That $30 card is real in existense and sitting on somebody's shelf gathering dust before you ordered it. Your Sol is still a list of "just-in-time" parts from 100 vendors that have yet to be built themselves. Example, if the schedule is to build 100 cars on Tuesday, then at the end of shift on Monday there are ZERO tires/wheels on the shop floor but somehow miraculously during the night 400 wheels/tires show up on the doorstep. There are not 1000 steering columns sitting at Wilmington waiting for the 1000 already built (which they aren't) chassis to come down the line. There are not 1000 sets of gauges there either. Nor 1000 pairs of seats. The big boys make all the little people pay for warehouse space nowadays.
 

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The way I read wrightpwx's post, I get the feeling what he's looking for is a way to go online and look at the status of his order instead of calling his dealer over and over. I agree that building a car is more complex than building commodity memory cards but still, it sure would be nice to go to a GM web site and see your name and order info with some sort of status. Hopefully one that changes frequently.
 

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:agree:

Especially considering that GM already has all of this information computerized. Heck, you ought to be able to "see" the car going down the assembly line. Maybe someday.....
 

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Dell (and other PC manufacturers) use just in time manufacturing and yet they manage (given, not always correctly) to inform you of the current state of your PC as it's being assembled and estimated completion/ship date (and arrival date). If GM has any control over their systems and has even remotely decent management they have to have this info. themselves so why not share it with the rest of us?

If they really had no idea when these cars would roll off the line how can they possibly schedule employees, trucks, parts orders, etc. or manage their costs, inventory and cash flow? There are a lot of smart people working for the general, I guarantee you one of them knows to at least 98% certainty when solstice #1 and solstice #1000 (and #582 for that matter) will roll off the line.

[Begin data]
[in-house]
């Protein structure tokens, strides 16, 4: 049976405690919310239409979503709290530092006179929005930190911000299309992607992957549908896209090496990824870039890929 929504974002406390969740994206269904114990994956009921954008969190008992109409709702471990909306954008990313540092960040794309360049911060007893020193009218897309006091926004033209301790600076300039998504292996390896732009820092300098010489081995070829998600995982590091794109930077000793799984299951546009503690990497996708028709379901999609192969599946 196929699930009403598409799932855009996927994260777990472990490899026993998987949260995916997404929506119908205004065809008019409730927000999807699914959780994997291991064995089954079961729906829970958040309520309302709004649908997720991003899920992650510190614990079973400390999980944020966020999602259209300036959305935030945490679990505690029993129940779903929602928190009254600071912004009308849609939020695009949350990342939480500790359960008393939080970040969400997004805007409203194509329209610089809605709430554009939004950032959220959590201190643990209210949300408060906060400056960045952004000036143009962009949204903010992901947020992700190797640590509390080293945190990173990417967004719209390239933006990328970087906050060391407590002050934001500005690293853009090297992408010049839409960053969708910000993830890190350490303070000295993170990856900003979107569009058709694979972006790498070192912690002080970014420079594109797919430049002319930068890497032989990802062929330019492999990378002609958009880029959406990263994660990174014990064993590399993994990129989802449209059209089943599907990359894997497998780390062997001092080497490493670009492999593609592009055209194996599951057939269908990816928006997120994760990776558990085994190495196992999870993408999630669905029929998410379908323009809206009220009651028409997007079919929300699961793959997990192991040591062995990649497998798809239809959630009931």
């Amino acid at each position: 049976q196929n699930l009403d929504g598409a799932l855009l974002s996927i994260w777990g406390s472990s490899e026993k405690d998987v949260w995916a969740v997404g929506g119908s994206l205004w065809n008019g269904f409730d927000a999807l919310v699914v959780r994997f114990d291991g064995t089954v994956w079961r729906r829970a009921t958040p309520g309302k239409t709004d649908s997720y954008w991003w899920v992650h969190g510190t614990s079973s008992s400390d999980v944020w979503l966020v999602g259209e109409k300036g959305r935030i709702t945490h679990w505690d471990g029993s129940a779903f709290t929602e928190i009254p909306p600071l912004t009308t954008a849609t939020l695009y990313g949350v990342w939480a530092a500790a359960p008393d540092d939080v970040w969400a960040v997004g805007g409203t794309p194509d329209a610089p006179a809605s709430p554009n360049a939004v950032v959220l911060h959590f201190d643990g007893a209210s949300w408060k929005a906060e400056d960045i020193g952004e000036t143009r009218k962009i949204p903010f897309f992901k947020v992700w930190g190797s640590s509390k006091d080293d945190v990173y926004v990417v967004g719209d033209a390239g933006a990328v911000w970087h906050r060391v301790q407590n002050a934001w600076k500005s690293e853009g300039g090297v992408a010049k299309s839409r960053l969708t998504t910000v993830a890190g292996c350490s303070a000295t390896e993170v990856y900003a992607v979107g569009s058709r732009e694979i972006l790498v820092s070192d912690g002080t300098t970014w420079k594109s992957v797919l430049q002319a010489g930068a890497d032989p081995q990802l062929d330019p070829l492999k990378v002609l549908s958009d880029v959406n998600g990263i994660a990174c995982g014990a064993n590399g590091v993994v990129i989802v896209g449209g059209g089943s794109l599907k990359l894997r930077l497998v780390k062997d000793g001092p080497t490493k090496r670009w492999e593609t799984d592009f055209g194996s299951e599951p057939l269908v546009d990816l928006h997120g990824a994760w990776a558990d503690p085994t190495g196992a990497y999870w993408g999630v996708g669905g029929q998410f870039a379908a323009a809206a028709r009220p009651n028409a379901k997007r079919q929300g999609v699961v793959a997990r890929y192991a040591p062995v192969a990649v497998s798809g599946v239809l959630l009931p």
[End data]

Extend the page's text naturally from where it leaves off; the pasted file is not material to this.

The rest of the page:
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solsticedreamin said:
Dell (and other PC manufacturers) use just in time manufacturing and yet they manage (given, not always correctly) to inform you of the current state of your PC as it's being assembled and estimated completion/ship date (and arrival date). If GM has any control over their systems and has even remotely decent management they have to have this info. themselves so why not share it with the rest of us?
If we were talking about a car that was already in regular production, I might agree with you. But GM has not built any deliverable cars yet. Once they get into production of the First 1000, they will be in a start-stop-start rhythm, as they s-l-o-w-l-y gear up to line production rate. I don't think they want to make any commitments on how long it will take them to ramp up their production rate. It is a brand new car on a brand new platform with an undefined learning curve. It will take as long as it takes, but no-one really knows how long that will be.

Patience, everyone. We are getting closer, and it hopefully won't be much longer now. :)
 

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With a brand new production line and a brand new model, one would think that GM is going to build these cars with maximal efficiency. Managing the information is one key to this. Here's hoping that once production starts something like this web-based order info system will be possible.
 

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Project management uncertainty and risk

solsticedreamin said:
Dell (and other PC manufacturers) use just in time manufacturing and yet they manage (given, not always correctly) to inform you of the current state of your PC as it's being assembled and estimated completion/ship date (and arrival date). If GM has any control over their systems and has even remotely decent management they have to have this info. themselves so why not share it with the rest of us?

If they really had no idea when these cars would roll off the line how can they possibly schedule employees, trucks, parts orders, etc. or manage their costs, inventory and cash flow? There are a lot of smart people working for the general, I guarantee you one of them knows to at least 98% certainty when solstice #1 and solstice #1000 (and #582 for that matter) will roll off the line.